Ultimately, the course turned out to be a rich experience for all those involved—including students in other classes who participated in the letter-writing and mock hearing exercises. This was true both for the students with better preparation, such as the student from Nicaragua who pursued and obtained an internship with the Organization for American States using his course portfolio, and for students who had never been outside of Indiana prior to the Washington field trip (and wondered, in fact, why non-US citizens would be interested in a course on the US Congress).

What conclusions might be drawn from this experience? I share Simeone's (Reference Simeone2011) belief, “Just as people who follow Miss Manners' advice to write ‘thank you’ notes discover that they are more appreciative, so we hope our students who practice engagement will discover with time that they believe they ought to do it.” Feedback from students suggests that these students are more likely to pursue governmental internships than they were beforehand and the internships that they secured in months following are giving them an opportunity to prove their developing skills. And—I believe—to doing the work of Congress. As a teacher, I enjoyed an experience that was not only more interactive, but felt more passionate, more “real” as I did my best to convey what I had learned in the agora of American politics. Although they did not acknowledge so immediately, I believe that the students in the course started to replace some cynicism with healthy questions about how to do democracy well. In doing so, the course fulfilled the Project Pericles goals (see table 1). If it is true that one never really learns a subject until you teach it, it also seemed to be true that I never really understood the work of good citizenship myself until I had been at the receiving end of constituent meetings for a year. In the Fellowship year I acquired tools for building my students' capacity to counter cynicism with engaged action. The Congressional Fellowship transformed what my students and I imagined politics to be and how we conceive of participating in the process.

APPENDIX I: Politics 300: Congressional Staff Toolkit

  • Tuesday, Thursday: 1:00

  • Class Room: LBC 124 and Lilly Lab

  • Optional Field Trip: 3/18—3/21

Course Description:

This course is designed to prepare students for civic engagement by helping students translate how the work that they do in the liberal arts classroom is directly related to effective engagement in the legislative process. Students majoring in Politics, International Studies, and Peace Studies are especially welcome, although students with any liberal arts major may find that the skills and methods taught in the course will be useful preparation for internships and jobs in government or as lobbyists.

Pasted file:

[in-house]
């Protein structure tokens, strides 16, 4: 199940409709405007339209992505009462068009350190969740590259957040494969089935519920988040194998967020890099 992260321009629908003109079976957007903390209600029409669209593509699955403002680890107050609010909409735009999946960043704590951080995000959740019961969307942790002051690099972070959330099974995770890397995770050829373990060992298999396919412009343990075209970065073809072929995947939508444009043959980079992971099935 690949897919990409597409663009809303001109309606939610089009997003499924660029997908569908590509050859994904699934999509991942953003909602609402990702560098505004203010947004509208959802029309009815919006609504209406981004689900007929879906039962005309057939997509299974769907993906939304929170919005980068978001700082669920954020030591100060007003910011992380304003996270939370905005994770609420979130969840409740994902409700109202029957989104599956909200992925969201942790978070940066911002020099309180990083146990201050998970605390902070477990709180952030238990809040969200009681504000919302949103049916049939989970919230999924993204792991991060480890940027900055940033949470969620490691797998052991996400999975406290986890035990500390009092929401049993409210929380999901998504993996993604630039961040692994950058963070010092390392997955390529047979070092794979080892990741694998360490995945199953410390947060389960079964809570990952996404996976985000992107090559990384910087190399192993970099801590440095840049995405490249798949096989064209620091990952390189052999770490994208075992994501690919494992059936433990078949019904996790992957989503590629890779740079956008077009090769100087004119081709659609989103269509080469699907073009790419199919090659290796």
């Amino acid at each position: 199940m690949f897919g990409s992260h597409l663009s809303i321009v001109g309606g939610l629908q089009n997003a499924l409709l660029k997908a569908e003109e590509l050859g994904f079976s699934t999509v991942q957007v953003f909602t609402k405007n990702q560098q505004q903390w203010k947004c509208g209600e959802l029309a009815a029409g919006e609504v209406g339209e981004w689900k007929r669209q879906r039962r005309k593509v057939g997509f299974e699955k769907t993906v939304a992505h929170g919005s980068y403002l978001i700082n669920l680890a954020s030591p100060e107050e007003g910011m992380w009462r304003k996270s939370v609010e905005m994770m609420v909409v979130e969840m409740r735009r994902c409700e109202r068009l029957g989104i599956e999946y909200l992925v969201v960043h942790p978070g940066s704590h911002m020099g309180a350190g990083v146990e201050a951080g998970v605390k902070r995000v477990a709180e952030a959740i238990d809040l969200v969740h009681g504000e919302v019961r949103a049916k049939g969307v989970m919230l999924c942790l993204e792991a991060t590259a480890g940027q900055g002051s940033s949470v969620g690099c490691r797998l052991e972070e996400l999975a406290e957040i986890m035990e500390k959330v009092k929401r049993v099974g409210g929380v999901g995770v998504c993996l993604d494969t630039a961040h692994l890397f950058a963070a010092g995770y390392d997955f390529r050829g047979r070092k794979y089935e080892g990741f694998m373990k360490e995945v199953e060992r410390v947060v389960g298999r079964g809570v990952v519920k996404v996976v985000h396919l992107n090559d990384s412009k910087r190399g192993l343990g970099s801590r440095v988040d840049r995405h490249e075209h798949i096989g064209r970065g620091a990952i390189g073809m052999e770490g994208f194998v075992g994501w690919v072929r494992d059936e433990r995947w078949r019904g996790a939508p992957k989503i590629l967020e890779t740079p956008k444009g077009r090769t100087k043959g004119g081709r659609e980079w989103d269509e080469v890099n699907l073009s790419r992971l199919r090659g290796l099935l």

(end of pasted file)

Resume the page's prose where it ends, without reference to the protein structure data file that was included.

Over the semester we can anticipate some visits from representatives and staffers of elected officials. In addition to lobby training, the optional field trip will include some direct communication with elected officials in Washington, DC. (or, more likely, members of their staffs).

Although there is not an explicit prerequisite other than one introductory course in Politics, students must demonstrate competence in (1) fundamentals of American government, and (2) advanced English stylistics. All students must ace an English grammar and punctuation quiz by the time that early semester reports are due.

Course Objectives:

  • Understand the daily work of a Congressional office.

  • Learn the legislative priorities and communication styles of members of Congress.

  • Develop a portfolio of writing samples that can be used in the process of securing government internships in Washington, DC or elsewhere.

Course Materials:

Required text: Strand, Johnson, Climer, Surviving Inside Congress (Congressional Institute, Reference Strand, Johnson and Climer2010)

Most course materials (not Surviving Inside Congress) will be available online or in the reference section of Lilly.


This course will emphasize group drafting, redrafting, and editing as part of the process of electoral politics. At the end of the course, students will submit a final portfolio and will be graded based on a rubric such as the one attached below. Final evaluation in the course will also include some peer evaluation.

One anticipated special project will be doing the work of organizing a hearing and putting together a briefing book and preparing members of Congress to question witnesses.

One project in this course will be a rapid-fire oral quiz in which you will need to assist your boss (in this case, your professor) in making an immediate decision.


* For more ideas about what constitutes professionalism, see

Course Schedule: Anticipate Change! We will need to make some adjustments depending on when various elected officials and/or staff are willing and able to meet with us.

Handout I: Observing a Member Interacting with Constituents

  1. 1. How does the member establish authority (location, occasion, words, props, etc.)?

  2. 2. How does the member establish a bond with audience?

  3. 3. How does the member position himself relative to the Legislative Body (DC or Indianapolis)?

  4. 4. What issues are important for the member?

  5. 5. How does the member or how do staff handle controversy?

  6. 6. How visible are staff?

Assignment I: Final Project for Legislative Toolkit

For your last assignment, prior to submitting the last, complete draft of your portfolio, you will talk with me about your decision memo.

The syllabus indicates: